Lance-Corpl F H Bert Warden, Royal Warwicks, who was posted as missing on August 27th last, is now presumed to have been killed on that date. He was a member of “ E ” Company at the outbreak of war, and went to France in March, 1915. For 18 months previous to his death he was a Lewis gunner, and had been recommended for a commission. He had been wounded four times previously. He was 20 years of age, and the younger son of the late Mr Edward Warden, who was for many years on the staff of the “ Midland Times.”

A FAMILY RECORD.

Pte A J Bennett, R.W.R, son of Mr T Bennett, of 8 Gladstone Street, New Bilton, has been severely wounded in the leg and feet. He is 18 years of age, and had only been in France a month when he received his wounds. Three of his elder brothers are serving. The eldest—Driver C H Bennett, A.S.C—was wounded during the Retreat from Mons, and has recently been invalided home from Salonika. The second—Pte W E Bennett, Welsh Fusiliers—has been wounded twice, and is still in hospital ; while the fourth—Pte A V Bennett, R.W.R—is serving in Mesopotamia, and was recently a patient in hospital suffering from a fractured knee.

BRETFORD.
PTE WM CLARKE MISSING.—Mrs Clarke has been informed that her husband has been missing since March 26th. He had been in France some length of time. He joined the Warwicks under Lord Derby’s scheme more than two years ago, and was later transferred to the Oxford and Bucks L.I. He had two bad attacks of dysentry, and on one occasion was sent home. Before the War he had been employed in the Celluloid Department of Messrs Bluemel’s (Ltd) at Wolston for 14 years. He has four children, and the youngest is only a few weeks old. Much sympathy is felt for his wife and family. At one time he proved an excellent bowler in many matches for the Brandon and Wolston Cricket Club. He has two more brothers on active service.

BOIURTON-ON-DUNSMORE.
MILITARY MEDAL.—Major-General C R R McGregor in charge of Administration Southern Command, presented about 90 medals to soldiers at the 1st Southern General Hospital, Edgbaston, on Tuesday, July 9th. Pte F Loach, of this village, was presented with the Military Medal and bar. It was when he won the bar to his medal that he received the wound which caused him to be discharged from the Army.

NEWBOLD-ON-AVON.
PRISONER OF WAR.—Pte F J Sinclair, who in last week’s issue was reported missing, has now written home saying he is a prisoner of war in Germany.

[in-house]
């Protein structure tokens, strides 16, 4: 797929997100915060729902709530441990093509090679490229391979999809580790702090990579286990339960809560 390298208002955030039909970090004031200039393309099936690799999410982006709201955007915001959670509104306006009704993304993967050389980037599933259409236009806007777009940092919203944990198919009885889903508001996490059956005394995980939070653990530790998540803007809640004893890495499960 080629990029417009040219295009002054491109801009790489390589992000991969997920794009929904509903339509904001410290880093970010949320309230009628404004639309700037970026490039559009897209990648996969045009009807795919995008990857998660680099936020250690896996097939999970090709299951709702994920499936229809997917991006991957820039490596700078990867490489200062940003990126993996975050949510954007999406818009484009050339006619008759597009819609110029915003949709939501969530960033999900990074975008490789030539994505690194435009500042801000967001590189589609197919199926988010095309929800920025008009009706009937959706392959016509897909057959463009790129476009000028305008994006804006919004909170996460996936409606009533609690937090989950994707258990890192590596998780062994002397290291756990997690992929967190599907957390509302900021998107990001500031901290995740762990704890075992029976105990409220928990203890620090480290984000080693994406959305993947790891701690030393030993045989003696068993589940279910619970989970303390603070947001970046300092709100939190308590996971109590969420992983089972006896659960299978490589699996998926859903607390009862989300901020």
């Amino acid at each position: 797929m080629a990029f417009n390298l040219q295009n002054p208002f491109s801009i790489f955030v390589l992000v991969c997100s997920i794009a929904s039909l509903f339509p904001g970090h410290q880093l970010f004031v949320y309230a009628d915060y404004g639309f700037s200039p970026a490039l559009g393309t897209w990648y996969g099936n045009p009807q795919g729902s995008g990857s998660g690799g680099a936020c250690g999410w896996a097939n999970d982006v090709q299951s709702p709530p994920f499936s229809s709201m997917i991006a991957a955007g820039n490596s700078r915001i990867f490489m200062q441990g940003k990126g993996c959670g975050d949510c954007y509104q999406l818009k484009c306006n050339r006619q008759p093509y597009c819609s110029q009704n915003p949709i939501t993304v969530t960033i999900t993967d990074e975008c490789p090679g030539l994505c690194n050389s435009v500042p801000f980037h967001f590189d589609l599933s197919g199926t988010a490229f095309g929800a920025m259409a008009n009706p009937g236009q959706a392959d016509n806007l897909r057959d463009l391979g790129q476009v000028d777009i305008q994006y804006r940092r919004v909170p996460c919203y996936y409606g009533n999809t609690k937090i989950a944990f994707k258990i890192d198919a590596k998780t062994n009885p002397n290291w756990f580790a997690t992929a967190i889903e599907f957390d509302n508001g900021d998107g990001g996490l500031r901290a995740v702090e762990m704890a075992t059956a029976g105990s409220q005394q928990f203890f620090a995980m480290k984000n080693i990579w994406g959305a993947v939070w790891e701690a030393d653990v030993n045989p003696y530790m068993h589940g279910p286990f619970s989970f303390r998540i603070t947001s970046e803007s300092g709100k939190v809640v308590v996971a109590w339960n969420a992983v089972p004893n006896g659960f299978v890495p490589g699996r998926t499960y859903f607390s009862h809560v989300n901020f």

LONG ITCHINGTON.
WOUNDED.—News is to hand that Pte Percival Russell, R.W.R, who is attached to the British contingent off the Italian front, has been injured in the eyes and face from the effects of a bomb explosion. Pte Russell had located an Austrian outpost, and was witnessing its destruction by our bombers, and being in too close proximity, some of the splinters reached him and inflicted the injury he sustained.

LOCAL VOLUNTEER NOTES.

The King has been graciously pleased to sanction the use of the title, “ Volunteer Battalions of the Royal Warwickshire Regiment,” for the Battalions of this Volunteer Force in Warwickshire, and of which the Rugby Volunteers form “ B ” Company of the 2nd Battalion.

“ B ” Company (Rugby) of the 2nd Volunteer Battalion, R.W Regiment, met Rugby School O.T.C in a shooting match on the Clifton range last week, in which the O.T.C scored a total of 427 points against 392 by the Volunteers. Scores :—O.T.C : Second-Lieut Juts, 63 ; Sergt Bourne, 57 ; Corpl Roberts, 53 ; Sergt Kerr, 52 ; Lance-Corpl Berendt, 52 ; Pte Weinberg, 51 ; Sergt Nisbet, 50 ; Corpl Finch, 49. “ B ” Company : Q.M.S Alderson, 55 ; Pte Edwards, 54 ; Lance-Corpl Pywitt, 54 ; Sergt Murray, 49 ; Corpl Seymour, 49 ; Corpl Batchelor, 47 ; Lance-Corpl Burton, 42 ; Pte Mochrie, 42.

THE MASQUERADERS’ COSTUME CONCERT PARTY are giving a performance in the Co-operative Hall on Wednesday, July 24th, in aid of the Royal Artillery Prisoners of War Fund. This party is composed of officers, cadets, N.C.O’s, and members of the Queen Mary’s Army Auxiliary Corps of the No. 3 R.F.A Cadet Officers’ School, Weedon, who, in their spare time, are endeavouring to assist various war funds and charities. The Masqueraders have met with considerable success at the various places they have visited, and an enjoyable evening’s entertainment is guaranteed to all who patronise this performance. For full particulars see advt.

LETTERS TO THE EDITOR.
To the Editor of the Advertiser.
SIR,—Local munition factories are hard put to it for timber among other materials, and recently the absence of common packing timber seriously delayed the despatch of important Admiralty munitions which were being telegraphed for. What a contrast to see within a few miles of Rugby thousands of pounds being expended in materials and labour, including much timber, on a house apparently intended for private occupation solely. Are Government permits responsible for such a strange diversion of effort and material ? In any event, the facts are as stated.—Your obedient servant,
July 16th.
“ RUGBY.”

RUGBY URBAN TRIBUNAL.

THE POSITION OF RUSSIAN-JEWS.